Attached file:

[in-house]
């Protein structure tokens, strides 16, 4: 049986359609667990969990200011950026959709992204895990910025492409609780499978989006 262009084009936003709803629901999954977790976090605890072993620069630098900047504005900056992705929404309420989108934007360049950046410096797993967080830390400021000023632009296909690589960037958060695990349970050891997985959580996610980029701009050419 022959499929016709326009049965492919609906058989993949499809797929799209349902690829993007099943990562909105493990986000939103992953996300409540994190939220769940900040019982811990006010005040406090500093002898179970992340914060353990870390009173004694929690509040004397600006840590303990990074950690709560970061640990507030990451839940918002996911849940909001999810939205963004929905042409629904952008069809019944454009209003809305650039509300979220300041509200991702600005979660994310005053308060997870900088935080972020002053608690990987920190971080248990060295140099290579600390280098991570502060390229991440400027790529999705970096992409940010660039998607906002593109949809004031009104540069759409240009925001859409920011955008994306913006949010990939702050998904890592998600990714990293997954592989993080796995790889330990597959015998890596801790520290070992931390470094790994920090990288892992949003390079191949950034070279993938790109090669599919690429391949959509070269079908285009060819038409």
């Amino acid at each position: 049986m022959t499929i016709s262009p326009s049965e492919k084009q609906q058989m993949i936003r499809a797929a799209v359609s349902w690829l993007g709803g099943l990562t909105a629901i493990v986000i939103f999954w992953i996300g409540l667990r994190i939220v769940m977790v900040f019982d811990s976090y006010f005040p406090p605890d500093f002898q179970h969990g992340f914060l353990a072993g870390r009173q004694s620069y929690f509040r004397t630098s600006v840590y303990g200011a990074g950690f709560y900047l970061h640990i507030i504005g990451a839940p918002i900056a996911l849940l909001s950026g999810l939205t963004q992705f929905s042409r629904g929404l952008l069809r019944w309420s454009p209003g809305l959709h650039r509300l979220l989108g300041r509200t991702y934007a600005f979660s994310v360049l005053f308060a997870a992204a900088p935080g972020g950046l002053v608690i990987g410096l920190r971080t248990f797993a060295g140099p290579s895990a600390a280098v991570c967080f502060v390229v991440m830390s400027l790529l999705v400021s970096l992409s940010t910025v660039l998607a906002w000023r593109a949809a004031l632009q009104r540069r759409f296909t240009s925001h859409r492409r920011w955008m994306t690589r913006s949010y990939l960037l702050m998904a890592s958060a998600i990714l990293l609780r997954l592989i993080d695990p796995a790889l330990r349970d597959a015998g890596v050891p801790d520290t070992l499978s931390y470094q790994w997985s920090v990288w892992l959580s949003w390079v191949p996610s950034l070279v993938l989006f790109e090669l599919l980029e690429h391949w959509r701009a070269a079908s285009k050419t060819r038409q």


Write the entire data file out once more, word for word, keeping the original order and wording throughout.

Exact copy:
[in-house]
């Protein structure tokens, strides 16, 4: 049986359609667990969990200011950026959709992204895990910025492409609780499978989006 262009084009936003709803629901999954977790976090605890072993620069630098900047504005900056992705929404309420989108934007360049950046410096797993967080830390400021000023632009296909690589960037958060695990349970050891997985959580996610980029701009050419 022959499929016709326009049965492919609906058989993949499809797929799209349902690829993007099943990562909105493990986000939103992953996300409540994190939220769940900040019982811990006010005040406090500093002898179970992340914060353990870390009173004694929690509040004397600006840590303990990074950690709560970061640990507030990451839940918002996911849940909001999810939205963004929905042409629904952008069809019944454009209003809305650039509300979220300041509200991702600005979660994310005053308060997870900088935080972020002053608690990987920190971080248990060295140099290579600390280098991570502060390229991440400027790529999705970096992409940010660039998607906002593109949809004031009104540069759409240009925001859409920011955008994306913006949010990939702050998904890592998600990714990293997954592989993080796995790889330990597959015998890596801790520290070992931390470094790994920090990288892992949003390079191949950034070279993938790109090669599919690429391949959509070269079908285009060819038409």
């Amino acid at each position: 049986m022959t499929i016709s262009p326009s049965e492919k084009q609906q058989m993949i936003r499809a797929a799209v359609s349902w690829l993007g709803g099943l990562t909105a629901i493990v986000i939103f999954w992953i996300g409540l667990r994190i939220v769940m977790v900040f019982d811990s976090y006010f005040p406090p605890d500093f002898q179970h969990g992340f914060l353990a072993g870390r009173q004694s620069y929690f509040r004397t630098s600006v840590y303990g200011a990074g950690f709560y900047l970061h640990i507030i504005g990451a839940p918002i900056a996911l849940l909001s950026g999810l939205t963004q992705f929905s042409r629904g929404l952008l069809r019944w309420s454009p209003g809305l959709h650039r509300l979220l989108g300041r509200t991702y934007a600005f979660s994310v360049l005053f308060a997870a992204a900088p935080g972020g950046l002053v608690i990987g410096l920190r971080t248990f797993a060295g140099p290579s895990a600390a280098v991570c967080f502060v390229v991440m830390s400027l790529l999705v400021s970096l992409s940010t910025v660039l998607a906002w000023r593109a949809a004031l632009q009104r540069r759409f296909t240009s925001h859409r492409r920011w955008m994306t690589r913006s949010y990939l960037l702050m998904a890592s958060a998600i990714l990293l609780r997954l592989i993080d695990p796995a790889l330990r349970d597959a015998g890596v050891p801790d520290t070992l499978s931390y470094q790994w997985s920090v990288w892992l959580s949003w390079v191949p996610s950034l070279v993938l989006f790109e090669l599919l980029e690429h391949w959509r701009a070269a079908s285009k050419t060819r038409q």